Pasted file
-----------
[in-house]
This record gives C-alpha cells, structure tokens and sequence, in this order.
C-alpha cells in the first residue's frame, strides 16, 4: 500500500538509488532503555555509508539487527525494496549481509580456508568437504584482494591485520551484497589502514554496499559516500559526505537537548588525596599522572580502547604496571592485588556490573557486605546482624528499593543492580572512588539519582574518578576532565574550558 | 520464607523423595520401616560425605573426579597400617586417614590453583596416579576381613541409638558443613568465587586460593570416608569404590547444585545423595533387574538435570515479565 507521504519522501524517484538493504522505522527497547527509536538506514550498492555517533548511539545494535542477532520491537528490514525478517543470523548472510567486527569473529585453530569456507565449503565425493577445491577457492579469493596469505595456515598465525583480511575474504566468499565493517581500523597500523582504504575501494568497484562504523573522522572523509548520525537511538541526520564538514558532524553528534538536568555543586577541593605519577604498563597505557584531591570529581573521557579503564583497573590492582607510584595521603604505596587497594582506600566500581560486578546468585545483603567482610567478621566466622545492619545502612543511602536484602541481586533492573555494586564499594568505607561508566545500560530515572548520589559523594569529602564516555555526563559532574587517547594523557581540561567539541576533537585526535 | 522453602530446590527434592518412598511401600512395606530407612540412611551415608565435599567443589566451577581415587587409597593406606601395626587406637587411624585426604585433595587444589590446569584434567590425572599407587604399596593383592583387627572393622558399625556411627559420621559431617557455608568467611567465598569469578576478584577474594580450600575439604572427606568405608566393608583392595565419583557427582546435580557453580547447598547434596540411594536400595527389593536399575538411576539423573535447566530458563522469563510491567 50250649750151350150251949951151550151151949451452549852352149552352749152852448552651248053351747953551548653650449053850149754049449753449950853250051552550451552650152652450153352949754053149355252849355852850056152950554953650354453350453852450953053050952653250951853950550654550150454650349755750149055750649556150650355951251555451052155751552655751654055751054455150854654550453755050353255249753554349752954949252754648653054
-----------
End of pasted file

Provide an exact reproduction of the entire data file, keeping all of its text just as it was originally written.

[in-house]
This record gives C-alpha cells, structure tokens and sequence, in this order.
C-alpha cells in the first residue's frame, strides 16, 4: 500500500538509488532503555555509508539487527525494496549481509580456508568437504584482494591485520551484497589502514554496499559516500559526505537537548588525596599522572580502547604496571592485588556490573557486605546482624528499593543492580572512588539519582574518578576532565574550558 | 520464607523423595520401616560425605573426579597400617586417614590453583596416579576381613541409638558443613568465587586460593570416608569404590547444585545423595533387574538435570515479565 507521504519522501524517484538493504522505522527497547527509536538506514550498492555517533548511539545494535542477532520491537528490514525478517543470523548472510567486527569473529585453530569456507565449503565425493577445491577457492579469493596469505595456515598465525583480511575474504566468499565493517581500523597500523582504504575501494568497484562504523573522522572523509548520525537511538541526520564538514558532524553528534538536568555543586577541593605519577604498563597505557584531591570529581573521557579503564583497573590492582607510584595521603604505596587497594582506600566500581560486578546468585545483603567482610567478621566466622545492619545502612543511602536484602541481586533492573555494586564499594568505607561508566545500560530515572548520589559523594569529602564516555555526563559532574587517547594523557581540561567539541576533537585526535 | 522453602530446590527434592518412598511401600512395606530407612540412611551415608565435599567443589566451577581415587587409597593406606601395626587406637587411624585426604585433595587444589590446569584434567590425572599407587604399596593383592583387627572393622558399625556411627559420621559431617557455608568467611567465598569469578576478584577474594580450600575439604572427606568405608566393608583392595565419583557427582546435580557453580547447598547434596540411594536400595527389593536399575538411576539423573535447566530458563522469563510491567 50250649750151350150251949951151550151151949451452549852352149552352749152852448552651248053351747953551548653650449053850149754049449753449950853250051552550451552650152652450153352949754053149355252849355852850056152950554953650354453350453852450953053050952653250951853950550654550150454650349755750149055750649556150650355951251555451052155751552655751654055751054455150854654550453755050353255249753554349752954949252754648653054